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A Punk Rock Future Kindle Edition
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"Lean, whip-smart, and raw as a fresh gash in the mosh pit, these stories revel in the anarchic zeal of punk rock while rooting themselves in the black-glitter futurism of science fiction. Johnny Rotten may have sneered 'No future!', but A Punk Rock Future dares to scream otherwise." - Jason Heller, Hugo Award-winning editor and author of Strange Stars: David Bowie, Pop Music, and the Decade Sci-Fi Exploded.
"A Punk Rock Future edited by Steve Zisson brings together 25 original stories and one reprint celebrating the spirit of punk - the loud, messy, DIY spirit that shouts back at authority and in no uncertain terms," - A.C. Wise, a Lambda Literary Award finalist and winner of the Sunburst Award for Excellence in Canadian Literature of the Fantastic, has published two collections of short fiction and a novella, Catfish Lullaby.--This text refers to the paperback edition.
- File Size : 1492 KB
- Publication Date : October 8, 2019
- Word Wise : Enabled
- Print Length : 208 pages
- Publisher : Zsenon Publishing; 1st Edition (October 8, 2019)
- Language: : English
- ASIN : B07PWTKNW3
- Text-to-Speech : Enabled
- X-Ray : Not Enabled
- Enhanced Typesetting : Enabled
- Lending : Not Enabled
Best Sellers Rank:
#382,390 in Kindle Store (See Top 100 in Kindle Store)
- #911 in Science Fiction Anthologies (Kindle Store)
- #1,090 in Fantasy Anthologies & Short Stories (Kindle Store)
- #32,165 in Science Fiction (Books)
- Customer Reviews:
Top reviews from the United States
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I really liked that the anthology was bookended by two ultimately hopeful stories about punk bands traveling through dystopic Americas in their vans before breaking down, one in Iowa and in the other story, the Southwest. The book’s opening story, “Trial and Terror,” by Erica L. Satifka got the anthology off to a solid start. Does the band get out of a terrifying Iowa alive? I won’t spoil that for you. Satifka’s story is hopeful in the end as is the last story in the book, “You Can’t Kill Polka.”
The book is filled with stories from some of the rising stars in science fiction and fantasy as well as newcomers and up-and-comers, who all give their wild takes on punk rock futures.
There are other stories I really loved from: Sarah Pinsker, Margaret Killjoy, Michael Harris Cohen, Spencer Ellsworth, Maria Haskins, Charles Payseur, Zandra Renwick, Corey White, Marie Vibbert and Izzy Wasserstein.
In particular, as a piano player myself, Sarah Pinsker’s “A Song Transmuted” resonated with me. Her story in this anthology turned me onto Pinsker’s debut novel, “A Song for New Day,” which is just out and set in a similar near-future, an underground music scene. It’s a perfect next read.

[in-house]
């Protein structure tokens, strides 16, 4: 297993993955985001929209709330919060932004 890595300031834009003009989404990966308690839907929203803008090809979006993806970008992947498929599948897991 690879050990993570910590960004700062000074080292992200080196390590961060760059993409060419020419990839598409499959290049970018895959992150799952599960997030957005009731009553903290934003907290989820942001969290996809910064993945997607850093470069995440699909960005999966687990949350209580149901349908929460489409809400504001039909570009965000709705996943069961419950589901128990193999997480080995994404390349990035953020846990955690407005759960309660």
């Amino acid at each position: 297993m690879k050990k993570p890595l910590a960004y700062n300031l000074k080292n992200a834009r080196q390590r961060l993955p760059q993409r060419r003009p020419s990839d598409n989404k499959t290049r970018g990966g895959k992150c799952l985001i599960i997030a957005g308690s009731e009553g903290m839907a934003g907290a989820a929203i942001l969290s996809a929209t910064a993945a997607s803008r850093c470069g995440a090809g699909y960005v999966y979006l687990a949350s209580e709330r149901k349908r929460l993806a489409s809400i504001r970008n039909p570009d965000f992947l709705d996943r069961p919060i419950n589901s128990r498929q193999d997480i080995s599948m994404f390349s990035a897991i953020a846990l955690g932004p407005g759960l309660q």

If you’re a fan of punk rock music or for that matter, any music genre (even polka!), this anthology has something for you. It’s even more of a draw if you also like your science fiction and fantasy mostly in the near future. If you like both music and SFF, it’s a double treat.
When I finished the anthology, I was left with a feeling of hope despite some bleak tales.
Perhaps it is disappointing that there are no punk rock futures that envision euphoric utopia or utopian euphoria without consequence, but then again a lack of optimism is the fatal flaw inherent in punk’s DNA (despite efforts to the contrary by LA’s Better Youth Organization, DC’s Positive Force or even, I suppose, Krishna consciousness). But that baked-in pessimism, while limiting, doesn’t diminish the entertainment to be derived from stories such as Maria Haskin’s “Deepster Punks,” an understated yet engrossing whodunnit and one of the collection’s highlights.
Sarah Pinsker’s “A Song Transmuted” most deftly integrates an appropriately punk spirit with a quasi-Gibsonian tale of one woman’s effort at self-expression via body mod. But perhaps the biggest emotional payoff is in R.K. Duncan’s pretty terrific “Music For An Electronic Body,” a longer offering tucked away near the back of Mr. Zisson’s volume. It’s protagonist struggles with how his appreciation for music is blunted as a result of his transitioning to a cyborg. “They didn’t lie about it,” Rob reasons about the folks who did the work, “but it’s just noise now. I don’t feel anything when I hear it.” It turns out there is a trade-off that might solve his problem, but how much is one willing to sacrifice in order to love music? How much is that worth? I recommend giving the story your time to find out. “A Punk Rock Future” is available around the Interpants; here’s a handy Amazon link: https://www.amazon.com/dp/1733775005/ref=cm_sw_r_cp_api_i_8TKPDb99ZN1P3
But I haven’t really kept up, so when the lead character in Erica L. Satifka’s “Trial and Terror” meets someone new, and their relationship turns sexual at their next meeting, is that too abrupt, or is she serving the needs of the genre? I don’t want to sound like someone reviewing the first Ramones record in Guitar Player magazine in 1976 saying “Where are the solos?”
Oh well, I’m going with my gut: that part was too abrupt. But it doesn’t matter, because the hook of that story, one band member defending another at a trial, is an absolutely perfect metaphor for what it feels like to be in a band. Your bandmates are your best friends, but they’re going to exasperate you sometimes, and often in public.
The collection is a little uneven, like all anthologies (especially punk anthologies), but it has enough to keep you reading. There are probably too many Clash references, but “Fury’s Hour” wins for being the most subtle one. And yes, there were a couple of stories I just didn’t like, but the real strength of this collection is that it exists. It’s evident that a lot of work went into it, and it features writers from two continents on one stage. Of course you should check it out.